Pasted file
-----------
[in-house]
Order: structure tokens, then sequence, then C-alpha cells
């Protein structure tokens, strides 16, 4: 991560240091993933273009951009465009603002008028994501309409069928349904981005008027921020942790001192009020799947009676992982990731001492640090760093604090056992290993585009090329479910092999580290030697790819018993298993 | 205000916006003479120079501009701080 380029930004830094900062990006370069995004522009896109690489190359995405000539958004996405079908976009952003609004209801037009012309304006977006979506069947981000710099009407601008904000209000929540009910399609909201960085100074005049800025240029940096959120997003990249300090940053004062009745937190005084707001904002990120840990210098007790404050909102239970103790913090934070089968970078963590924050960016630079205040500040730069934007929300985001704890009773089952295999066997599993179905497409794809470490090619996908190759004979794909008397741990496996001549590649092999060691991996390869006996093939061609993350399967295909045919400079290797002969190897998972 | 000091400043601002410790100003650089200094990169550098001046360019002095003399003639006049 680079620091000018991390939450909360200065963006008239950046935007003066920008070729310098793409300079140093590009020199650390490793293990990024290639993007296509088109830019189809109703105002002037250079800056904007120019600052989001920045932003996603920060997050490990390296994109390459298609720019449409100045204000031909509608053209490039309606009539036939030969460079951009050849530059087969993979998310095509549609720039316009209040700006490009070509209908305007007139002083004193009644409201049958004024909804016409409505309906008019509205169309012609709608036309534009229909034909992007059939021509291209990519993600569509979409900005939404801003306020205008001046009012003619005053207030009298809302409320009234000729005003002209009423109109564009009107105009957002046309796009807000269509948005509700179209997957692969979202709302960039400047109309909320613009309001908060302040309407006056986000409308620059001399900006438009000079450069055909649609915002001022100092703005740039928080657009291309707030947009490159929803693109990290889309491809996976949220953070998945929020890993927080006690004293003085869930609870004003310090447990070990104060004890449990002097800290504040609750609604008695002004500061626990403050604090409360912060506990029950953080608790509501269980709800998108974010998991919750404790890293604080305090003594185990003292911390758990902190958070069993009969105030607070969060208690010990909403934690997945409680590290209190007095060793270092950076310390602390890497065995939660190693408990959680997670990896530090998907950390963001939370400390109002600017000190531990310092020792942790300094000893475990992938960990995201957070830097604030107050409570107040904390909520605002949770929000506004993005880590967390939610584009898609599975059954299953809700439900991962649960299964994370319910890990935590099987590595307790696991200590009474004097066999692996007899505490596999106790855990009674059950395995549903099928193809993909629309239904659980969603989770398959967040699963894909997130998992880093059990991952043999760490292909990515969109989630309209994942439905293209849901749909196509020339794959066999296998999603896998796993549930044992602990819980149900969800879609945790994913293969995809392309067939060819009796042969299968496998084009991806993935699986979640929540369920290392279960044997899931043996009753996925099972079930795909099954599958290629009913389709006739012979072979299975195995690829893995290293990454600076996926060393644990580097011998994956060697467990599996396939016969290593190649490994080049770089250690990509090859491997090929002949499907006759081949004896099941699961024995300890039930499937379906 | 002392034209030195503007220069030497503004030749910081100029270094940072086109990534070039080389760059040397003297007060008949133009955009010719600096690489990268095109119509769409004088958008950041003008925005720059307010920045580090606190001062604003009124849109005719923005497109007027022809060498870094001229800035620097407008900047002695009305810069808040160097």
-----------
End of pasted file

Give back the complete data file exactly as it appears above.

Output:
[in-house]
Order: structure tokens, then sequence, then C-alpha cells
């Protein structure tokens, strides 16, 4: 991560240091993933273009951009465009603002008028994501309409069928349904981005008027921020942790001192009020799947009676992982990731001492640090760093604090056992290993585009090329479910092999580290030697790819018993298993 | 205000916006003479120079501009701080 380029930004830094900062990006370069995004522009896109690489190359995405000539958004996405079908976009952003609004209801037009012309304006977006979506069947981000710099009407601008904000209000929540009910399609909201960085100074005049800025240029940096959120997003990249300090940053004062009745937190005084707001904002990120840990210098007790404050909102239970103790913090934070089968970078963590924050960016630079205040500040730069934007929300985001704890009773089952295999066997599993179905497409794809470490090619996908190759004979794909008397741990496996001549590649092999060691991996390869006996093939061609993350399967295909045919400079290797002969190897998972 | 000091400043601002410790100003650089200094990169550098001046360019002095003399003639006049 680079620091000018991390939450909360200065963006008239950046935007003066920008070729310098793409300079140093590009020199650390490793293990990024290639993007296509088109830019189809109703105002002037250079800056904007120019600052989001920045932003996603920060997050490990390296994109390459298609720019449409100045204000031909509608053209490039309606009539036939030969460079951009050849530059087969993979998310095509549609720039316009209040700006490009070509209908305007007139002083004193009644409201049958004024909804016409409505309906008019509205169309012609709608036309534009229909034909992007059939021509291209990519993600569509979409900005939404801003306020205008001046009012003619005053207030009298809302409320009234000729005003002209009423109109564009009107105009957002046309796009807000269509948005509700179209997957692969979202709302960039400047109309909320613009309001908060302040309407006056986000409308620059001399900006438009000079450069055909649609915002001022100092703005740039928080657009291309707030947009490159929803693109990290889309491809996976949220953070998945929020890993927080006690004293003085869930609870004003310090447990070990104060004890449990002097800290504040609750609604008695002004500061626990403050604090409360912060506990029950953080608790509501269980709800998108974010998991919750404790890293604080305090003594185990003292911390758990902190958070069993009969105030607070969060208690010990909403934690997945409680590290209190007095060793270092950076310390602390890497065995939660190693408990959680997670990896530090998907950390963001939370400390109002600017000190531990310092020792942790300094000893475990992938960990995201957070830097604030107050409570107040904390909520605002949770929000506004993005880590967390939610584009898609599975059954299953809700439900991962649960299964994370319910890990935590099987590595307790696991200590009474004097066999692996007899505490596999106790855990009674059950395995549903099928193809993909629309239904659980969603989770398959967040699963894909997130998992880093059990991952043999760490292909990515969109989630309209994942439905293209849901749909196509020339794959066999296998999603896998796993549930044992602990819980149900969800879609945790994913293969995809392309067939060819009796042969299968496998084009991806993935699986979640929540369920290392279960044997899931043996009753996925099972079930795909099954599958290629009913389709006739012979072979299975195995690829893995290293990454600076996926060393644990580097011998994956060697467990599996396939016969290593190649490994080049770089250690990509090859491997090929002949499907006759081949004896099941699961024995300890039930499937379906 | 002392034209030195503007220069030497503004030749910081100029270094940072086109990534070039080389760059040397003297007060008949133009955009010719600096690489990268095109119509769409004088958008950041003008925005720059307010920045580090606190001062604003009124849109005719923005497109007027022809060498870094001229800035620097407008900047002695009305810069808040160097």